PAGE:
Santa Barbara United Nations Association presents Peace Prize
Song and celebration filled Pascucci Restaurant on State Street Monday evening as the Santa Barbara United Nations Association presented ShelterBox USA with the association’s 6th annual Peace Prize.
The Santa Barbara nonprofit — which focuses on providing temporary shelter, cooking supplies and other basic necessities to displaced populations around the world — has supported more than 2.25 million people in nearly 100 countries affected by natural disasters and conflict during its 22 years of service.
The award, which “honors those in our community who advance the causes of peace, human rights, and humanitarian aid globally,” was presented to ShelterBox USA on Monday evening by Santa Barbara City Councilmember Kristen Sneddon, who applauded the work and mission of the locally-based but globally-active nonprofit.
“Past recipients and issues of importance have included human trafficking, climate change, women’s rights, the future of young people, peace, and humanitarian aid,” Councilmember Sneddon said during her remarks. “The recipient tonight also lives those values and carries them to the world in areas of disaster, and is from right here in our wonderful community. Our community that understands the importance of coming together in disaster, understands what it’s like to be suddenly without shelter, without light, without energy or what we need for clean water. And with that understanding, really appreciates what it is that our recipient brings to the world from our local community.”
During her acceptance speech for the award, ShelterBox USA President Kerri Murray thanked all those who have been involved in the organization’s work. She also highlighted the importance of ShelterBox’s mission at a time when war and civil unrest are wreaking havoc at an unprecedented rate across the globe.
“There are more people displaced today than at any time in recorded history. Prior to the conflict in Ukraine, it was 114 million in January of this year,” Ms. Murray said. “Those are people who are displaced not by chronic homelessness. It’s people who’ve lost everything due to disaster situations, war and violent civil unrest. The fastest growing driver in our world today is war and violent conflict, which is driving the majority of displacement of 114 million people.”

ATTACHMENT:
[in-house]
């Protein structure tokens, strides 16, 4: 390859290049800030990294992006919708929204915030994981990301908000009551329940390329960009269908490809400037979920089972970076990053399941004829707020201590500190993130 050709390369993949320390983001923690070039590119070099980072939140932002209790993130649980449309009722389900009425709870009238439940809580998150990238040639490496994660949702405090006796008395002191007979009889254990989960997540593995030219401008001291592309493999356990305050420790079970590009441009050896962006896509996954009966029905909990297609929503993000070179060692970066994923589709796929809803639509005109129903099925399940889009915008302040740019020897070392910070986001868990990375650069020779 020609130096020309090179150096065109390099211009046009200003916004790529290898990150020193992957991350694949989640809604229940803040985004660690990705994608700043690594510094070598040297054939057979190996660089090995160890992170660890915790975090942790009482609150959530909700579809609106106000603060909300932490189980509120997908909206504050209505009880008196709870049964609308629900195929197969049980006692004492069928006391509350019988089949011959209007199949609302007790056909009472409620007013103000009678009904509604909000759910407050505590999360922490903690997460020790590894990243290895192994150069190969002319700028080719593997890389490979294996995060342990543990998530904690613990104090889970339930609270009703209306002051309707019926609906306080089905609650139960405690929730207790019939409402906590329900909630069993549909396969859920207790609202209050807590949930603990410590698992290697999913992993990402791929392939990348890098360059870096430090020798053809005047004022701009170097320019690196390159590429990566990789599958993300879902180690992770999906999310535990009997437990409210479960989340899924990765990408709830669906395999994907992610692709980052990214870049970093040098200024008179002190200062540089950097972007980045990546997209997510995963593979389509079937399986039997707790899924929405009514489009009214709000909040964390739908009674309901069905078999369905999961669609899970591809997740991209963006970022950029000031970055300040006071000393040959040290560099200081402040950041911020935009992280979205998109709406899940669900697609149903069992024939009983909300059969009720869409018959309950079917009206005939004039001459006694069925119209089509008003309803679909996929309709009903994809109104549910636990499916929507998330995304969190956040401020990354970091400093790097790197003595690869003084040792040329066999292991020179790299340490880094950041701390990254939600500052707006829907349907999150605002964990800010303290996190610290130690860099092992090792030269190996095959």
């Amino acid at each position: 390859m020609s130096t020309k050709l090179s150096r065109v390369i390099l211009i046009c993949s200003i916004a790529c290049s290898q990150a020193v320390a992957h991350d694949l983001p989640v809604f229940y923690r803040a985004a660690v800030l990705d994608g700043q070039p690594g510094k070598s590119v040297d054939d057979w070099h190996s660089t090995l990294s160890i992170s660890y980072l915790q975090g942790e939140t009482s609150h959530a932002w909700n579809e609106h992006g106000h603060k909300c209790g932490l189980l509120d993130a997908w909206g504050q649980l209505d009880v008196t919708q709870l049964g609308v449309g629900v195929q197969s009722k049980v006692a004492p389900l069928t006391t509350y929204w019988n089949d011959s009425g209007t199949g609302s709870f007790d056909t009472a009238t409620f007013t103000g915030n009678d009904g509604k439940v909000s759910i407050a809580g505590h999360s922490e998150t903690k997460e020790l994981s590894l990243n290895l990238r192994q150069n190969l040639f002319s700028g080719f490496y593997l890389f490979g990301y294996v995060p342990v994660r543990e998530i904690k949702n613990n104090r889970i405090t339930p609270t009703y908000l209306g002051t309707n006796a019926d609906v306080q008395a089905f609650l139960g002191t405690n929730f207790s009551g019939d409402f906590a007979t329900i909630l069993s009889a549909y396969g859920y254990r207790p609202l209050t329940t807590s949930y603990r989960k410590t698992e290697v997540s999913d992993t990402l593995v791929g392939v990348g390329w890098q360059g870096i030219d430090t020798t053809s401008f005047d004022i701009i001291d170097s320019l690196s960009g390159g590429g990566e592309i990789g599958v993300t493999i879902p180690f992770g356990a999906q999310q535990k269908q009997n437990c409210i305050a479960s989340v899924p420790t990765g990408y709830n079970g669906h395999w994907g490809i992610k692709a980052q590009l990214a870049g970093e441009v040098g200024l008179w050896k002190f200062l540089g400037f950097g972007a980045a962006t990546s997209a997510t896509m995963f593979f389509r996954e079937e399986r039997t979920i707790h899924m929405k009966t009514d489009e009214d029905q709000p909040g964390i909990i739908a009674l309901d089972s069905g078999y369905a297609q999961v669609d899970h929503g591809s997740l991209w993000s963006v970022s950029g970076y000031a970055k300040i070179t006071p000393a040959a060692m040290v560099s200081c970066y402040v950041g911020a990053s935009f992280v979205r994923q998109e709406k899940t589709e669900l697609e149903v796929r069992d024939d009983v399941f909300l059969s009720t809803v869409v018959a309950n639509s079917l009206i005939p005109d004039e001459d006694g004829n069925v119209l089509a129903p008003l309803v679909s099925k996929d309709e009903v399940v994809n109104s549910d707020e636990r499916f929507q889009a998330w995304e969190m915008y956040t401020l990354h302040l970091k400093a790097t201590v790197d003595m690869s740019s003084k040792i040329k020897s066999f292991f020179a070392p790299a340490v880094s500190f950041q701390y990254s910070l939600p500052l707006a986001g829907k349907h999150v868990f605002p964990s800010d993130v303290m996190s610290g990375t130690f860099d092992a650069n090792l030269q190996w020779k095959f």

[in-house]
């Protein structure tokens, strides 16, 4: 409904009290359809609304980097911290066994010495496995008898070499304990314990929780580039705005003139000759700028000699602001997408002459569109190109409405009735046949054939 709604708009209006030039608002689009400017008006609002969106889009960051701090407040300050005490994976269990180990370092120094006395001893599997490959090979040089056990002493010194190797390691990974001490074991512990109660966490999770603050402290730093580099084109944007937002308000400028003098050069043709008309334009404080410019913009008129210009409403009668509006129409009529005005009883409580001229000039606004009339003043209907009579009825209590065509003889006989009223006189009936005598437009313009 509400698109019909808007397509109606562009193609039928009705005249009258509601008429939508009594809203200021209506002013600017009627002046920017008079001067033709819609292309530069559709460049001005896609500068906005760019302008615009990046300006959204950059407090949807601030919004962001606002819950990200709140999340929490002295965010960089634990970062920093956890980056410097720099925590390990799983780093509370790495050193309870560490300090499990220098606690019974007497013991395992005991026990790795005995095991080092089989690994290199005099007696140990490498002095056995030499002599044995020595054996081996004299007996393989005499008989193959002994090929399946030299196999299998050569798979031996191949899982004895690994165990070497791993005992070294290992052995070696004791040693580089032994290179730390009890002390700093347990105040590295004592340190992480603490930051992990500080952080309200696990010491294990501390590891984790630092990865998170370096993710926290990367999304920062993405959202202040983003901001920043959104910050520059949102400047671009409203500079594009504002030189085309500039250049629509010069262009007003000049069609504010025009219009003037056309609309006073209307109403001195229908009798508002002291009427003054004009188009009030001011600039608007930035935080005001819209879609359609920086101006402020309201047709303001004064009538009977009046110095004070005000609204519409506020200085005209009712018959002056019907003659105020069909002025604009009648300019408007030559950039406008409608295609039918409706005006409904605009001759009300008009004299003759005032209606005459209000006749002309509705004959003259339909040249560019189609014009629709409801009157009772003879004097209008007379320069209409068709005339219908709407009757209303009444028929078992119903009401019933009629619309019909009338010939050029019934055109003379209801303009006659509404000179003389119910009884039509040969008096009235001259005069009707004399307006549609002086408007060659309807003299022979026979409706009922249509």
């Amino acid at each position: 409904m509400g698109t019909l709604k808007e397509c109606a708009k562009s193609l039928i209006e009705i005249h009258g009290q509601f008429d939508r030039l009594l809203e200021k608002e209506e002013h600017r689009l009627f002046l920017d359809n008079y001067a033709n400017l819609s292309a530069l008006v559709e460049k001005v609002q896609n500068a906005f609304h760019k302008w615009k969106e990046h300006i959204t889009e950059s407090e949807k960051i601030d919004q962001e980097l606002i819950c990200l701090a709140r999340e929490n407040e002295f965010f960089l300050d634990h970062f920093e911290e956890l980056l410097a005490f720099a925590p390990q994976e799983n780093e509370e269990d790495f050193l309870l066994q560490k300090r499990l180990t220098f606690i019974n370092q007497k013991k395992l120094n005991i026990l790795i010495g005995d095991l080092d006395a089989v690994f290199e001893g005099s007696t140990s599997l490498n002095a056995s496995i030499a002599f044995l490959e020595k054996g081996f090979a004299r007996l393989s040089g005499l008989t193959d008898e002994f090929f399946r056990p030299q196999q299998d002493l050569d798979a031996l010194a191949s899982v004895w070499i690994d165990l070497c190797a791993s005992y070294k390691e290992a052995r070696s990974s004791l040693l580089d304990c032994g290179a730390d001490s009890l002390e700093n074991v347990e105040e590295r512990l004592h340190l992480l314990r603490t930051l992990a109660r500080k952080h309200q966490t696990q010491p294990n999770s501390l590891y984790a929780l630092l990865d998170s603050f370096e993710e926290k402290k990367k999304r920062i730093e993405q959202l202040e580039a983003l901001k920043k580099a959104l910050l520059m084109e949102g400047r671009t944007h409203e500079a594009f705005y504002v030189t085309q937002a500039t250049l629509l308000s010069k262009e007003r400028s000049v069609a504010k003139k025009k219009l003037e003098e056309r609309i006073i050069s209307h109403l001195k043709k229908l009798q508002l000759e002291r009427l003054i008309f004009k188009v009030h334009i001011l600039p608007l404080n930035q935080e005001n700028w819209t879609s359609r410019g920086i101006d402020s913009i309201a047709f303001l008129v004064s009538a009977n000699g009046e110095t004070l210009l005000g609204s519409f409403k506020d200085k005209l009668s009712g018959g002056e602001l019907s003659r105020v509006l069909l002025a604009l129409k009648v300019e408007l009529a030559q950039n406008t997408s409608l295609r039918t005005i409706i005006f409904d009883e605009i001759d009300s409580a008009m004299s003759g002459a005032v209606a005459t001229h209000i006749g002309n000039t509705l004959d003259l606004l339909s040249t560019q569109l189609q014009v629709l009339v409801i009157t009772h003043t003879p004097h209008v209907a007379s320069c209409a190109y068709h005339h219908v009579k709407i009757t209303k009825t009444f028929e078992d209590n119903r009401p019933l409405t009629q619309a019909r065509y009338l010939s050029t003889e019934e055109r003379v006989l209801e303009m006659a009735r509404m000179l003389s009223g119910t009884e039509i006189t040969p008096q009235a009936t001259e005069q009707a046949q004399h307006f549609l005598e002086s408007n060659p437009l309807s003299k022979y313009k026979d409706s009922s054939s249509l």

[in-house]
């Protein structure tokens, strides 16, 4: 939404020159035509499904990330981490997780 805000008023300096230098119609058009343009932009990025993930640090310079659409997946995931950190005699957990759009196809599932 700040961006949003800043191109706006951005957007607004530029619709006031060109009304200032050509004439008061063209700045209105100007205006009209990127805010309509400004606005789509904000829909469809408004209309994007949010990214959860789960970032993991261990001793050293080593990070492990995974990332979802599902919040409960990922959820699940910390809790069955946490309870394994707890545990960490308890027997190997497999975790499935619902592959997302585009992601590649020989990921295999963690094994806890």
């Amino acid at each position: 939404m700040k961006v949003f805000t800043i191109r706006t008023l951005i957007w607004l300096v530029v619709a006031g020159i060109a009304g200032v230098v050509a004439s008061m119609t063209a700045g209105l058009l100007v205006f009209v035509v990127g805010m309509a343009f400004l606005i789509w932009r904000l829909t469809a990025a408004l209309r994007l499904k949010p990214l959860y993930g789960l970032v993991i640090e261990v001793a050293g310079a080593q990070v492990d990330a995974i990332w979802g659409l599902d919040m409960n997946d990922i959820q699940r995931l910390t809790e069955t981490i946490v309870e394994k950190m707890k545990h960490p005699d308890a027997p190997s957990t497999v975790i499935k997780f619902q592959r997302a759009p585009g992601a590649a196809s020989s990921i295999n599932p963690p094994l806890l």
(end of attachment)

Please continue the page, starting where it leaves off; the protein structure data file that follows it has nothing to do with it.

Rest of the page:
Ms. Murray also took time to dedicate the SBUNA Peace Prize to one of ShelterBox’s beneficiaries, a woman named Esther who was displaced from her home in Nigeria at the age of 14 after Boko Haram — an Islamist extremist group operating in Nigera whose name translates to “Western education is forbidden” — murdered her family and used her as target practice after forcing her to flee into the night.
Esther was able to make her way to the Minawao refugee camp in Cameroon, where ShelterBox is the sole provider of tents to new arrivals, and with the help of the organization was able to begin starting a new life.
“She is indicative of the people that we work to find in the world,” Ms. Murray said, speaking of Esther. “Since that time, Esther has married, she has two children; she is the breadwinner and her family. And not only are we supporting newly displaced people in the camp, we’re also helping the long-term displaced who are there for many years — people like Esther — with the basic things they need to survive.”
Also in attendance was Laura Angelini, a Billboard Top 40 vocalist who serves as ShelterBox USA’s artist ambassador, who performed heartful renditions of “I Have a Plan” and “Put a Little Love in Your Heart.”
Prior to the award’s presentation, SB UNA Vice President Barbara Gaughen-Muller spoke regarding the work of her late husband, Robert Muller, who played a formative role in the early days of the United Nations.
Using his example, she urged attendees to take action in their lives to support the United Nations’ mission of ending conflict around the globe.
“The United Nations was not founded on peace. It was founded to avoid the scourge of war,” Mrs. Gaughen-Muller said. “My message tonight is ‘Use your voice.’ We’re here for a reason — it’s our job to live our destiny and not wait for our eulogy.”